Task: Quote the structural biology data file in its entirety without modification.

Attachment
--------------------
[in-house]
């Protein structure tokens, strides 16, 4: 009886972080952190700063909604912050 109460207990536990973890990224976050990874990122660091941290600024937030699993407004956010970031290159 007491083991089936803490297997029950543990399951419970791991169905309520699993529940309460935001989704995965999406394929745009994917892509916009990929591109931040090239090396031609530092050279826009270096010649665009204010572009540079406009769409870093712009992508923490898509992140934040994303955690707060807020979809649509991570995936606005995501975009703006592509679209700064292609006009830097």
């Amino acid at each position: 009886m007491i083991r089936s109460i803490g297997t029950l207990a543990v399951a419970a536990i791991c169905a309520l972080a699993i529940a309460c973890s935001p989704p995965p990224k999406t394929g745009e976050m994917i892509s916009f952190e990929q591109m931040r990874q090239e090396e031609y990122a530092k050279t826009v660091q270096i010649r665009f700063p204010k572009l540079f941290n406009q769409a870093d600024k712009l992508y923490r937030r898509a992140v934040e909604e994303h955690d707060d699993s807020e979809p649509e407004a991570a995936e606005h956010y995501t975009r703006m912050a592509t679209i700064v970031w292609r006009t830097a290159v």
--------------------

[in-house]
């Protein structure tokens, strides 16, 4: 009886972080952190700063909604912050 109460207990536990973890990224976050990874990122660091941290600024937030699993407004956010970031290159 007491083991089936803490297997029950543990399951419970791991169905309520699993529940309460935001989704995965999406394929745009994917892509916009990929591109931040090239090396031609530092050279826009270096010649665009204010572009540079406009769409870093712009992508923490898509992140934040994303955690707060807020979809649509991570995936606005995501975009703006592509679209700064292609006009830097």
């Amino acid at each position: 009886m007491i083991r089936s109460i803490g297997t029950l207990a543990v399951a419970a536990i791991c169905a309520l972080a699993i529940a309460c973890s935001p989704p995965p990224k999406t394929g745009e976050m994917i892509s916009f952190e990929q591109m931040r990874q090239e090396e031609y990122a530092k050279t826009v660091q270096i010649r665009f700063p204010k572009l540079f941290n406009q769409a870093d600024k712009l992508y923490r937030r898509a992140v934040e909604e994303h955690d707060d699993s807020e979809p649509e407004a991570a995936e606005h956010y995501t975009r703006m912050a592509t679209i700064v970031w292609r006009t830097a290159v």